What Does "Neurotypical" Mean?

The word "neurotypical" may be used to describe individuals whose brain develops and functions in ways that are considered usual or expected by society. This term may also be used to refer to those who do not have developmental disorders, like autism. Symptoms of developmental disorders vary, but they may impact communication, motor skills, behavior, as well as social and/or learning abilities.

You may hear the term "neurotypical" used in schools, at autism conferences and events, and in therapists' offices. You may also hear the term "neurodiverse," which is used to promote developmental differences in individuals. Keep in mind that both of these terms are not formal diagnoses.

Neurotypical personality traits.

Brianna Gilmartin / Verywell

This article explains the meaning of the word neurotypical and offers examples of neurotypical characteristics. It will also explore what neurodiversity means, as well as what the neurodiversity movement is.

What Is a Neurotypical Person?

A neurotypical person is an individual who thinks, perceives, and behaves in ways that are considered the norm by the general population. In addition, institutions such as schools, sports leagues, and places of employment are often designed to accommodate people who fit into these norms.

Keep in mind that there is no stable, universally understood concept of "normal." In fact, "normal" perceptions and behaviors vary greatly depending on many factors such as culture and location. For example, in some cultures, direct eye contact is expected; in others, it's considered rude.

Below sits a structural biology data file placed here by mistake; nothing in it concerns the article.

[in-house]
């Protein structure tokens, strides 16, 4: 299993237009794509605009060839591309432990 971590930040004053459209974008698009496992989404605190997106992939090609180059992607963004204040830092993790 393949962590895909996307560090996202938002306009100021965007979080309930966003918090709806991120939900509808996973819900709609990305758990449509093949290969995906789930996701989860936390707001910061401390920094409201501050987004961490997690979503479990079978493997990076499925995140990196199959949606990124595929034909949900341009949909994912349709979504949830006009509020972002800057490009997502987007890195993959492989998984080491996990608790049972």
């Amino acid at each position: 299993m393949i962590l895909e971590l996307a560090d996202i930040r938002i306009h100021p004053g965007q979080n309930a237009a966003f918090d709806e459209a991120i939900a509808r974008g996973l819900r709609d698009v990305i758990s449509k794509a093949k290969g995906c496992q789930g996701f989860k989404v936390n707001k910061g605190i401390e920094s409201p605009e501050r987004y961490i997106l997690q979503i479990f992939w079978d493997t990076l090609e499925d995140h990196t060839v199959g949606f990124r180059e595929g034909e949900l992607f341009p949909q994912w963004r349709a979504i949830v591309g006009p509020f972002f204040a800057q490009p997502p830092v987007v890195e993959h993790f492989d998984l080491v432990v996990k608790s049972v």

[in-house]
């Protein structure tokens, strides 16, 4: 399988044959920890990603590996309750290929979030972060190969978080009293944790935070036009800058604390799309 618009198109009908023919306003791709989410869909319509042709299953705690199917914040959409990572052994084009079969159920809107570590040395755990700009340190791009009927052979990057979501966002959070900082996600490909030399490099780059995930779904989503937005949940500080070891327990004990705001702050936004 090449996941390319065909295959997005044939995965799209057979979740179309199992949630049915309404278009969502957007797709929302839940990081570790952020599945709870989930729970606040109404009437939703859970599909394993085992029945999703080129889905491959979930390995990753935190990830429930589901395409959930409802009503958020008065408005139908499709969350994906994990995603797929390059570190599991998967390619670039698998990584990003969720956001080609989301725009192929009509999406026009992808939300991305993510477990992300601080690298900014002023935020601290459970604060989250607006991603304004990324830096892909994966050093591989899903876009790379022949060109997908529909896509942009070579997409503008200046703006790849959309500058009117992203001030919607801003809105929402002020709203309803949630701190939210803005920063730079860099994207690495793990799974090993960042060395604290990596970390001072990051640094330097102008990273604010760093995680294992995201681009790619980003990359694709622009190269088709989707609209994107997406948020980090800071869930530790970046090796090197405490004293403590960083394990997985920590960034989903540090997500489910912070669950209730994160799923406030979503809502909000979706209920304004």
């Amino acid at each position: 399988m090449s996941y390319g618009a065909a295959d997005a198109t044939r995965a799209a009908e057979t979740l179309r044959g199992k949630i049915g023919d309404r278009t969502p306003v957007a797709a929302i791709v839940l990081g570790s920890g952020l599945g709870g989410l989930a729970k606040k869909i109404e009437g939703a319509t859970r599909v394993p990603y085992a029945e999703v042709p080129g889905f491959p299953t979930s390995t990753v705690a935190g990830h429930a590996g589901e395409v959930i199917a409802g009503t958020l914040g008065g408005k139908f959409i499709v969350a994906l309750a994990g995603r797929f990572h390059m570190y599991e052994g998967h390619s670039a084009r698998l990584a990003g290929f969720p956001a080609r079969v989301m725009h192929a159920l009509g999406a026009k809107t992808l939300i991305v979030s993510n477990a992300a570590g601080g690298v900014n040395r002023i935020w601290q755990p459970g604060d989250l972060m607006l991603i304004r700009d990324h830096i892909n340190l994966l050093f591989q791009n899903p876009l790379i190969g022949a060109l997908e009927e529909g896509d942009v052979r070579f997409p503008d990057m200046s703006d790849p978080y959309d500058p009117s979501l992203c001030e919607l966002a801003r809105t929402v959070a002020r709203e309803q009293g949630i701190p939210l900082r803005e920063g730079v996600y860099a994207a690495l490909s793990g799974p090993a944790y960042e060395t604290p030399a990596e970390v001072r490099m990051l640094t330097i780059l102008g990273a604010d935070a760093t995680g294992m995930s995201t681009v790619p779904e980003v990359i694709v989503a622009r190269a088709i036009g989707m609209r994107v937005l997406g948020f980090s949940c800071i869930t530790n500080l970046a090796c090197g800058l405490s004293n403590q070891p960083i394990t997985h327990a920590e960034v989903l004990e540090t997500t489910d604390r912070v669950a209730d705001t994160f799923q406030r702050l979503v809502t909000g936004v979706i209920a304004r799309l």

What Are Some Examples of Neurotypical Characteristics?

Neurotypical characteristics may be viewed as positive, negative, or neutral depending on each unique individual's perspective. While neurotypical characteristics may vary, some examples may include a person who can:

  • Develop verbal, physical, social, and intellectual skills at a specific pace, order, and level
  • Function well in complex social settings with large numbers of people
  • Have little or no difficulty dealing with sensory information like intense light, sounds, crowds, and movement
  • Find it easy to engage in team activities including sports, games, and projects
  • Learn in a fast-paced, highly verbal, and competitive setting with large numbers of same-aged peers
  • Perform well under pressure
  • Deal with change
  • Speak, move, and behave in "expected" ways, such as speaking at a certain volume or distance from others


The word "neurotypical" refers to a person whose brain functions in a way that is considered the norm. What is considered the norm can vary depending on many factors.

What Does Neurodiversity Mean?

Neurodiversity is the idea that there are many unique ways to think, behave, and learn. This term aims to embrace differences without saying one way a brain works is better than another. When discussing an individual, in particular, the term "neurodivergent" may be used to describe the way they navigate the world. Some examples of individuals who may identify as neurodiverse include: